For those of you just beginning your quest for more knowledge about Illinois agriculture (and maybe for some of you that work within the Illinois agricultural industry every day and just didn’t think through this particular issue), let me describe to you corn’s ethanol quandary.
Illinois farmers are really good at growing corn. They grow more and more corn every single year, using less inputs (less land, less water, less chemicals) to do it, and thus, they need more markets for this corn. This is one of the primary goals of the Illinois Corn Marketing Board – to develop markets for Illinois corn.
Corn-based ethanol is our largest Illinois market for corn and presents the most opportunity for growth, in turn, demanding more corn. This is good because we have corn coming out our ears. No pun intended.
Right now, nearly every gallon of gasoline that you purchase at the gas station is 90% gasoline and 10% ethanol; this product is referred to as a 10% blend. A 10% blend is the highest blend the EPA will allow. But we (Americans) have now reached the point where there are no more gallons of gasoline sold to blend 10% ethanol into, thus, the market is no longer growing and we have more and more corn that will be losing its value.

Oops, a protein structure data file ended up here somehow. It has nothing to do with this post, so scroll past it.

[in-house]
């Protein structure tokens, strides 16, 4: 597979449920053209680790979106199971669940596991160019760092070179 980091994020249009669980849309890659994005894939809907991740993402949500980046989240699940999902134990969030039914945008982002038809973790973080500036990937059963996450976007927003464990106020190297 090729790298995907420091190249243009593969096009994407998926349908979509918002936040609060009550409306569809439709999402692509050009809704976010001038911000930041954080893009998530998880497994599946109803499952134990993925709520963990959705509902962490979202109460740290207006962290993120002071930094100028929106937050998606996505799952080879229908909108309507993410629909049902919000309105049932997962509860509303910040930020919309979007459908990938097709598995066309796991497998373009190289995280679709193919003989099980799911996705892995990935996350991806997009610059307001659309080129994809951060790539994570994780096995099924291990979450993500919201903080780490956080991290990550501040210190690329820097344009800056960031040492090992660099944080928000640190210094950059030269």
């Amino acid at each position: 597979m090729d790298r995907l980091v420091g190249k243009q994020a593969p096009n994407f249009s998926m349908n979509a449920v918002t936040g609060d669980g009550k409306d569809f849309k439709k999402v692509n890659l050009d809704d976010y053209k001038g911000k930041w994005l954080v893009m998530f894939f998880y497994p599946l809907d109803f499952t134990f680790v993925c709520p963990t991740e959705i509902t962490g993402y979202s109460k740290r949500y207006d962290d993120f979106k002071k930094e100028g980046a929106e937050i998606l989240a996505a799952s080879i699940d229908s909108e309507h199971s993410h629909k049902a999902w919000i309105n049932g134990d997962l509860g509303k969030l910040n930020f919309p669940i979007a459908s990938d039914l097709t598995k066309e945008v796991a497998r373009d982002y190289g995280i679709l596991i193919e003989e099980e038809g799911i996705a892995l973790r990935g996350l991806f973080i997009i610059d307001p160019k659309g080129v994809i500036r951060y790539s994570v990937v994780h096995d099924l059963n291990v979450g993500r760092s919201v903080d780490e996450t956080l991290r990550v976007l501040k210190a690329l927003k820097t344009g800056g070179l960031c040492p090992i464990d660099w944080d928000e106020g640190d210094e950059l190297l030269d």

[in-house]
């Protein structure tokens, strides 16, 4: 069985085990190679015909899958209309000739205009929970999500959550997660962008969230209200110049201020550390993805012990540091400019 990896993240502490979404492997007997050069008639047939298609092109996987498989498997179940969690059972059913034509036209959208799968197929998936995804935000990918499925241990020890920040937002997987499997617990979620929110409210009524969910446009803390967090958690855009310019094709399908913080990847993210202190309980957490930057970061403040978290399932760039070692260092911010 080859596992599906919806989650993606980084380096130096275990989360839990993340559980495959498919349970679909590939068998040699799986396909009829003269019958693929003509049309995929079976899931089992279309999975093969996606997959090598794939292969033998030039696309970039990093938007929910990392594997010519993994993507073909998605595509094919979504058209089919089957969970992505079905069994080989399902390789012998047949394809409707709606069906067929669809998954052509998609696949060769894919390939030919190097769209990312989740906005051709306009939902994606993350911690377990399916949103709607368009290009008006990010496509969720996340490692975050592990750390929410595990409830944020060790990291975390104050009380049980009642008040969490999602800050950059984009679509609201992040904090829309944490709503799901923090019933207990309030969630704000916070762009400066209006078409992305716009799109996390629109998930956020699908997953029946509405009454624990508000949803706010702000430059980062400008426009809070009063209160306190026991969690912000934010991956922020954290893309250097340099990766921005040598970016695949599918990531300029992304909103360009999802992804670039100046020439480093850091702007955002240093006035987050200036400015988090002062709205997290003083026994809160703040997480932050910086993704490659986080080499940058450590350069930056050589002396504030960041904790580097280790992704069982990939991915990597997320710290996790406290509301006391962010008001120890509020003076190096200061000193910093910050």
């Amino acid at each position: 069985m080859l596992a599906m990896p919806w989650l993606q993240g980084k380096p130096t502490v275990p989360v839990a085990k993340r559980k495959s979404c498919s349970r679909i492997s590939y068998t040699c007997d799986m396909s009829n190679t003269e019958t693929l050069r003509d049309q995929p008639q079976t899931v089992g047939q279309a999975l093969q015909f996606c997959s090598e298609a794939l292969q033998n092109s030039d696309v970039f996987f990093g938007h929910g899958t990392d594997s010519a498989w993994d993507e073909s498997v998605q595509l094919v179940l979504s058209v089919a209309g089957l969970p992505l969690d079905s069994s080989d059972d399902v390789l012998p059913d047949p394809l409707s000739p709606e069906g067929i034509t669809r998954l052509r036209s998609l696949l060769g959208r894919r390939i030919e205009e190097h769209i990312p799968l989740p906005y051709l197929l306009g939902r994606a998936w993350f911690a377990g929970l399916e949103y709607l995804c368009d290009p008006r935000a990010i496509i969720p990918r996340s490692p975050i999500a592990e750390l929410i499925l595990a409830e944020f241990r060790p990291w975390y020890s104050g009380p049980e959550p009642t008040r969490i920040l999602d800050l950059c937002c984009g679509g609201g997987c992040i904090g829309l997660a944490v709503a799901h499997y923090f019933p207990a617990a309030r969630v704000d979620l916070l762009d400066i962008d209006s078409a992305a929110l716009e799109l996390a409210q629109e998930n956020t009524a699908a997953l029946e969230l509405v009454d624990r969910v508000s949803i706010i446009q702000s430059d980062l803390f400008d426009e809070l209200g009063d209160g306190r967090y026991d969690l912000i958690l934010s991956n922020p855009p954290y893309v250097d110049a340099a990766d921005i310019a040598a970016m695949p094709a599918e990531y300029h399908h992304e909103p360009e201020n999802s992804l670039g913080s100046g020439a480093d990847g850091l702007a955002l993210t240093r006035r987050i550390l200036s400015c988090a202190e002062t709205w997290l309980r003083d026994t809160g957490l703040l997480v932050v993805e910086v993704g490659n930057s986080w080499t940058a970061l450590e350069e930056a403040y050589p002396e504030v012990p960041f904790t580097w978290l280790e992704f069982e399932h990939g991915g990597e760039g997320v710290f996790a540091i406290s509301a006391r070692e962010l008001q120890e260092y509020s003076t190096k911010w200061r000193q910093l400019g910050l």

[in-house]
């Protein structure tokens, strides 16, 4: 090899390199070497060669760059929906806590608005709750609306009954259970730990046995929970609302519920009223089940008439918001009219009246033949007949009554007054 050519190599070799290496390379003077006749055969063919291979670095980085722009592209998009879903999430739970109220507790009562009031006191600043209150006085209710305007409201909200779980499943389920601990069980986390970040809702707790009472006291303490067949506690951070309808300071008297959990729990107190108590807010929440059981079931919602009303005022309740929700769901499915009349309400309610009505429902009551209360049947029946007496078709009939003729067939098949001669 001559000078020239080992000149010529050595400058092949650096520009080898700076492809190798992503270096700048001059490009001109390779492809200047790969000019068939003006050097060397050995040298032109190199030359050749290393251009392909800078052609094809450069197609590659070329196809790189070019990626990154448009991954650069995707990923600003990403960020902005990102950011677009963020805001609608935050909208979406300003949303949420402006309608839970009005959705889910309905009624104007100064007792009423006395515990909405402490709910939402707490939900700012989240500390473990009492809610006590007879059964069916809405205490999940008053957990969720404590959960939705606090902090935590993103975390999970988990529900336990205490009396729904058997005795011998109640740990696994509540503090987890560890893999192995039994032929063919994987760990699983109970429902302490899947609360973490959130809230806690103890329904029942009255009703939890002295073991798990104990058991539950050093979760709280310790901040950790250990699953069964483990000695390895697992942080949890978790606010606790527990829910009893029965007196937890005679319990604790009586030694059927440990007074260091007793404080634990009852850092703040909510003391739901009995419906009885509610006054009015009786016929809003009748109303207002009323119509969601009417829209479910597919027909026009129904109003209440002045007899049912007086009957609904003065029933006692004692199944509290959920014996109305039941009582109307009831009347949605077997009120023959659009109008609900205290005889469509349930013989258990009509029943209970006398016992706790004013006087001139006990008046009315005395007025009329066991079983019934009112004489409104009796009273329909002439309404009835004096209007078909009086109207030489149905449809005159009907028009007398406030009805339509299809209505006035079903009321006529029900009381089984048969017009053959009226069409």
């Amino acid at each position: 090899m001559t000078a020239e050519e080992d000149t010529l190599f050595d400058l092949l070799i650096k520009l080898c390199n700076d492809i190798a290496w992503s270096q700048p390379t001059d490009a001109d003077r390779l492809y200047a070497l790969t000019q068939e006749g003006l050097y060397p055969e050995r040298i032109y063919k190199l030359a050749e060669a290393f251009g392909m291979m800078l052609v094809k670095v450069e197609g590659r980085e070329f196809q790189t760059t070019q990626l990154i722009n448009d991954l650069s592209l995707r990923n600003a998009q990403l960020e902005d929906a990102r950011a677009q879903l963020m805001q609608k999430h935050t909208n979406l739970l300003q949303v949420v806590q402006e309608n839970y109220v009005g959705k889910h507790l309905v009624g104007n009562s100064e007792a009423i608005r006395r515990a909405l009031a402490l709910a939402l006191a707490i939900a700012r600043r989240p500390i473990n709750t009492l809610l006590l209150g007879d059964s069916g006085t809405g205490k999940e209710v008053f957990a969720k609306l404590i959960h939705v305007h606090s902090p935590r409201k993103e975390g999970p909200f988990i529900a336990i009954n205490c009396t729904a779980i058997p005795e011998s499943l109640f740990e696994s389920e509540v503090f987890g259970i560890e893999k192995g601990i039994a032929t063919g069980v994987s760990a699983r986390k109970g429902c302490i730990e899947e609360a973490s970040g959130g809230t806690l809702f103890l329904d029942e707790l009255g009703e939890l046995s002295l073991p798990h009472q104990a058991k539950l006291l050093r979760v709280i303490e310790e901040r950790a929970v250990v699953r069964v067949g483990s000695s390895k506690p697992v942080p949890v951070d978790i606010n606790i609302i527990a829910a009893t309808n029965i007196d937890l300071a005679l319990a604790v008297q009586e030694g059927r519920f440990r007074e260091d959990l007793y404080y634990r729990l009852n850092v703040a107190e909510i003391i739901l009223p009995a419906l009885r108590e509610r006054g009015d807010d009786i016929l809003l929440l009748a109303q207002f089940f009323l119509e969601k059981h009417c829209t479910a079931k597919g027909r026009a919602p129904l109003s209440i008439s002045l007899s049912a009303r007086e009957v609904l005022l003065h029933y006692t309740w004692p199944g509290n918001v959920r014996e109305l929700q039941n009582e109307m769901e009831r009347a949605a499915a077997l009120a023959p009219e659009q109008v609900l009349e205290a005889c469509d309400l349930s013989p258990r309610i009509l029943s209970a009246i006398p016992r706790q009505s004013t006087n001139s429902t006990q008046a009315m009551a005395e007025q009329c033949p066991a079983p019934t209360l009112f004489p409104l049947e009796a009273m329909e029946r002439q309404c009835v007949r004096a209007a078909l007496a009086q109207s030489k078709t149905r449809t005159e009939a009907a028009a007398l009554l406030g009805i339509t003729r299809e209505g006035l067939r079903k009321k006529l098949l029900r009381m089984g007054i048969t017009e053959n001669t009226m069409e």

The ethanol industry has asked EPA to consider a higher blend of ethanol in every gallon of gasoline. They suggested 15%, which barely makes a difference per gallon of gasoline, but makes a huge difference to the ethanol industry and thus, to corn farmers in Illinois. This opens up more market space for ethanol and for the corn that creates it.
The EPA, being the EPA, has hesitated to approve a 15% blend. They argue that testing data from US Department of Energy on what a 15% blend really means hasn’t been provided to them.
In response to their stalling, the National Corn Growers Association, the American Coalition for Ethanol, and the Renewable Fuels Association sent a letter today asking US EPA Administrator Lisa Jackson to consider an immediate move to a 12% blend which opens up a market for ethanol and allows existing plants to keep … well … existing.
The bottom line for corn farmers is that we need additional markets for corn or corn farmers will go out of business.
The bottom line for environmentalists is that we need a green, renewable fuel supply to address climate change and emissions concerns.
The bottom line for Americans is that we need domestic energy so we can reduce our oil imports and quit funding the countries that hate us.
The bottom line for the US EPA is that a 12% blend of ethanol moves us a step in the right direction. And frankly, if underdeveloped and developing countries can make an investment in green, renewable, domestic energy and Brazil can use up to 23% ethanol blends in their conventional vehicles with no problems … why can’t we?